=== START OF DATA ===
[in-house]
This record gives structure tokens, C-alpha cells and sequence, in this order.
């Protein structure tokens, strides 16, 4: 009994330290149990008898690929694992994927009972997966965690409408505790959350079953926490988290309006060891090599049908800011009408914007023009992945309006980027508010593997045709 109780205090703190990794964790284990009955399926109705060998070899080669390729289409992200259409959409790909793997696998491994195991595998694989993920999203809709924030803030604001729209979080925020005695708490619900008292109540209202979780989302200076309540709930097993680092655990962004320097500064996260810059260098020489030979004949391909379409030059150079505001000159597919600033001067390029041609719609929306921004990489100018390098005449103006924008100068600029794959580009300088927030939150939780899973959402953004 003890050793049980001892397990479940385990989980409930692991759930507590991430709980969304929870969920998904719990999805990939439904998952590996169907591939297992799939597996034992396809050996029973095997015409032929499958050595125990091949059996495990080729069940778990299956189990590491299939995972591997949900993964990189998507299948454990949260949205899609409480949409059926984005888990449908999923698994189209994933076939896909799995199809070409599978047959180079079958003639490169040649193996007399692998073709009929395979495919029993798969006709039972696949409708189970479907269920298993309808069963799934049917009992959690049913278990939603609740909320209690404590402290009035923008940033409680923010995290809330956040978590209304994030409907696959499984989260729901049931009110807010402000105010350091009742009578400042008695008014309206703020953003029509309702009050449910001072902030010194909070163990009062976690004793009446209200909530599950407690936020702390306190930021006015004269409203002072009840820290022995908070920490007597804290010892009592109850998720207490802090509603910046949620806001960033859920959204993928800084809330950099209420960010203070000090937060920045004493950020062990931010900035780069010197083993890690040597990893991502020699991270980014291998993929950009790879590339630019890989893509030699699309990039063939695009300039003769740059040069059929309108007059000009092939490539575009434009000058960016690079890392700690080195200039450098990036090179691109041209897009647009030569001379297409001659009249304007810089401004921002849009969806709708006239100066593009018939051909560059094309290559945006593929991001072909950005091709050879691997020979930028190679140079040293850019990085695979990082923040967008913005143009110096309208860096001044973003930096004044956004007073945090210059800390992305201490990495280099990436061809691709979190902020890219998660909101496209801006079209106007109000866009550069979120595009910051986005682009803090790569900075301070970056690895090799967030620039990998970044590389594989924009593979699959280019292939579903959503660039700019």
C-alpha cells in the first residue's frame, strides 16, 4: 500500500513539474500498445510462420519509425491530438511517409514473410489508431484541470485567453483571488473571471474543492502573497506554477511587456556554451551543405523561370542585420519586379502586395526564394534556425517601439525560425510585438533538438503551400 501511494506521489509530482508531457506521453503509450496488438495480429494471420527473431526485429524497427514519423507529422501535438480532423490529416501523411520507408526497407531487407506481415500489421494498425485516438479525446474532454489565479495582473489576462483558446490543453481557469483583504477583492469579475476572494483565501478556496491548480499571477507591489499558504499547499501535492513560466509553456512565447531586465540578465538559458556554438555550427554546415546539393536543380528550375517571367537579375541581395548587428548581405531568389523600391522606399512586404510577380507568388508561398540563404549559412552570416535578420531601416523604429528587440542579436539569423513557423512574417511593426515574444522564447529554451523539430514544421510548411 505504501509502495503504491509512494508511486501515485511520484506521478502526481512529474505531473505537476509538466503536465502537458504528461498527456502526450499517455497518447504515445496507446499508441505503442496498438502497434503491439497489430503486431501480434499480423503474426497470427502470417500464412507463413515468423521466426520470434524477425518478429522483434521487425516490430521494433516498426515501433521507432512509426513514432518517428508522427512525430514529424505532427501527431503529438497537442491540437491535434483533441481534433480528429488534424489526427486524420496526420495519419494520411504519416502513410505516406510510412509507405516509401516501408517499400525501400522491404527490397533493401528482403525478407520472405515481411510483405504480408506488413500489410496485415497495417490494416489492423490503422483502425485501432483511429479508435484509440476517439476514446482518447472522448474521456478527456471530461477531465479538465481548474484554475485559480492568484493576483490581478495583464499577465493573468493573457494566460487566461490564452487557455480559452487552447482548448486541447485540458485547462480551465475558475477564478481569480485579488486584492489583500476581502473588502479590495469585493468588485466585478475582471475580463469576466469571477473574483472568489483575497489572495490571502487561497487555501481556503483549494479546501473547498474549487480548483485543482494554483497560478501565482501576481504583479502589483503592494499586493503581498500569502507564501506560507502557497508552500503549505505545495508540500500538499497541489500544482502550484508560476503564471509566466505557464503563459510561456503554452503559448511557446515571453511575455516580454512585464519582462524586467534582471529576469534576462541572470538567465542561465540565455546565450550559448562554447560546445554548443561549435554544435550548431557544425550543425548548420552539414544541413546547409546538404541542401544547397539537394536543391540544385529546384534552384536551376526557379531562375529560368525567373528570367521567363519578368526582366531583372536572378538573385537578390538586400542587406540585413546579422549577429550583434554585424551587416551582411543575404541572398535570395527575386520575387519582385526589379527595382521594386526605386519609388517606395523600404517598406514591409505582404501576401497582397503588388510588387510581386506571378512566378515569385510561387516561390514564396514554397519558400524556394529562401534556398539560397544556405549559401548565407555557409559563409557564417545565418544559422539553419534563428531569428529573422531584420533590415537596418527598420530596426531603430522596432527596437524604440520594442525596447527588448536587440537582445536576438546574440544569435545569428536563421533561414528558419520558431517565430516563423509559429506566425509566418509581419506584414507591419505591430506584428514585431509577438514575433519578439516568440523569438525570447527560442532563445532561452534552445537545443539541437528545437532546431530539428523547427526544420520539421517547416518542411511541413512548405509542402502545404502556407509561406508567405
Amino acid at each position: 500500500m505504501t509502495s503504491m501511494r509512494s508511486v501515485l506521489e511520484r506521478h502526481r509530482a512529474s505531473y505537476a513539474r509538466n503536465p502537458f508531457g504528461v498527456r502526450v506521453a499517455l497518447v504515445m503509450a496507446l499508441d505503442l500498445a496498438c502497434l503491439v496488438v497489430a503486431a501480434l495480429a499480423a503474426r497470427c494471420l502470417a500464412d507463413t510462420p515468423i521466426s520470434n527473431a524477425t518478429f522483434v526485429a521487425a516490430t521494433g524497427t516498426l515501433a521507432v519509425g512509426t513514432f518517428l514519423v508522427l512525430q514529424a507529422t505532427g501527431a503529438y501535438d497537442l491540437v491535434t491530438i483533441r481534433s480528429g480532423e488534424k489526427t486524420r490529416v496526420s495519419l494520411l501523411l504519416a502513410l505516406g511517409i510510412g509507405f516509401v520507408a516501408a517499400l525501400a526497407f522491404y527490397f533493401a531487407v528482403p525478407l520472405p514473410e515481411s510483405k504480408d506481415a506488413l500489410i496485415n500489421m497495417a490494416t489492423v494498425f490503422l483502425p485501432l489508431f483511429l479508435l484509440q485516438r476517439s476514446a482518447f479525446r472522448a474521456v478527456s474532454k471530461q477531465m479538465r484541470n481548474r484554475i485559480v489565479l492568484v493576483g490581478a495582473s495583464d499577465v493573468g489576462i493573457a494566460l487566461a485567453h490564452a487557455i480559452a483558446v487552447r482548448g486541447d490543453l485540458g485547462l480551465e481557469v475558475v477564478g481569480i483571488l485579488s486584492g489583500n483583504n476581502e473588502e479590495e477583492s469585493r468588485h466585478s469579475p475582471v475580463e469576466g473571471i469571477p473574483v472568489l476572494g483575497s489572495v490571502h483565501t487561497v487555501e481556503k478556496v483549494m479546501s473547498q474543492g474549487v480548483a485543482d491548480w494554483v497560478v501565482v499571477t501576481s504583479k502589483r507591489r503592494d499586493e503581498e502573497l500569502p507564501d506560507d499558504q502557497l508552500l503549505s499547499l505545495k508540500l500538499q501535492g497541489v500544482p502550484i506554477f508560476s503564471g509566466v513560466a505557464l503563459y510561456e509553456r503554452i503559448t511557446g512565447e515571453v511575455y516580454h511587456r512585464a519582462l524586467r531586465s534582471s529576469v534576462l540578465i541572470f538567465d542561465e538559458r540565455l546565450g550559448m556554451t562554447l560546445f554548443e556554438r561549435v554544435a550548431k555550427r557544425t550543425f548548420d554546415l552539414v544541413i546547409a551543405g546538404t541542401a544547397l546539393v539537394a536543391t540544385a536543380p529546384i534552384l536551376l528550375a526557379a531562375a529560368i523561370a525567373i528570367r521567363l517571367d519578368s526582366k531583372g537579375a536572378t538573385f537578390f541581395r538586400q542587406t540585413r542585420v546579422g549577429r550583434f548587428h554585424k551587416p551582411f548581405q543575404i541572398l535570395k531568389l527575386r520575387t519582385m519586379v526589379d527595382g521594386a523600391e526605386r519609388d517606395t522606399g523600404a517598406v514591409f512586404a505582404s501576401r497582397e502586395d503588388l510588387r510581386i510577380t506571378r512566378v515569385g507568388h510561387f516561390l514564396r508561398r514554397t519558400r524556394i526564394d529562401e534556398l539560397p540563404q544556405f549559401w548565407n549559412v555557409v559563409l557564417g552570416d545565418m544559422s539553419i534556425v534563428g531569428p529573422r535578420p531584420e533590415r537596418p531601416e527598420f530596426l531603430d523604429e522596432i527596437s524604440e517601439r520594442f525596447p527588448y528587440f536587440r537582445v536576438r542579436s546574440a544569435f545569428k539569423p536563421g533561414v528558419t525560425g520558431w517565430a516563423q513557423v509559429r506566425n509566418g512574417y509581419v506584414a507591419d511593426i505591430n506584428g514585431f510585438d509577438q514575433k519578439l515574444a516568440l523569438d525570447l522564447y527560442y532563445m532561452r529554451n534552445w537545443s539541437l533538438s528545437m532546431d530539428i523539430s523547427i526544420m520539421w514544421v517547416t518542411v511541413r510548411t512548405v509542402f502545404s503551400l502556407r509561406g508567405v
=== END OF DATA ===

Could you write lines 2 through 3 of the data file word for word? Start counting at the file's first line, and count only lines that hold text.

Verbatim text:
This record gives structure tokens, C-alpha cells and sequence, in this order.
């Protein structure tokens, strides 16, 4: 009994330290149990008898690929694992994927009972997966965690409408505790959350079953926490988290309006060891090599049908800011009408914007023009992945309006980027508010593997045709 109780205090703190990794964790284990009955399926109705060998070899080669390729289409992200259409959409790909793997696998491994195991595998694989993920999203809709924030803030604001729209979080925020005695708490619900008292109540209202979780989302200076309540709930097993680092655990962004320097500064996260810059260098020489030979004949391909379409030059150079505001000159597919600033001067390029041609719609929306921004990489100018390098005449103006924008100068600029794959580009300088927030939150939780899973959402953004 003890050793049980001892397990479940385990989980409930692991759930507590991430709980969304929870969920998904719990999805990939439904998952590996169907591939297992799939597996034992396809050996029973095997015409032929499958050595125990091949059996495990080729069940778990299956189990590491299939995972591997949900993964990189998507299948454990949260949205899609409480949409059926984005888990449908999923698994189209994933076939896909799995199809070409599978047959180079079958003639490169040649193996007399692998073709009929395979495919029993798969006709039972696949409708189970479907269920298993309808069963799934049917009992959690049913278990939603609740909320209690404590402290009035923008940033409680923010995290809330956040978590209304994030409907696959499984989260729901049931009110807010402000105010350091009742009578400042008695008014309206703020953003029509309702009050449910001072902030010194909070163990009062976690004793009446209200909530599950407690936020702390306190930021006015004269409203002072009840820290022995908070920490007597804290010892009592109850998720207490802090509603910046949620806001960033859920959204993928800084809330950099209420960010203070000090937060920045004493950020062990931010900035780069010197083993890690040597990893991502020699991270980014291998993929950009790879590339630019890989893509030699699309990039063939695009300039003769740059040069059929309108007059000009092939490539575009434009000058960016690079890392700690080195200039450098990036090179691109041209897009647009030569001379297409001659009249304007810089401004921002849009969806709708006239100066593009018939051909560059094309290559945006593929991001072909950005091709050879691997020979930028190679140079040293850019990085695979990082923040967008913005143009110096309208860096001044973003930096004044956004007073945090210059800390992305201490990495280099990436061809691709979190902020890219998660909101496209801006079209106007109000866009550069979120595009910051986005682009803090790569900075301070970056690895090799967030620039990998970044590389594989924009593979699959280019292939579903959503660039700019």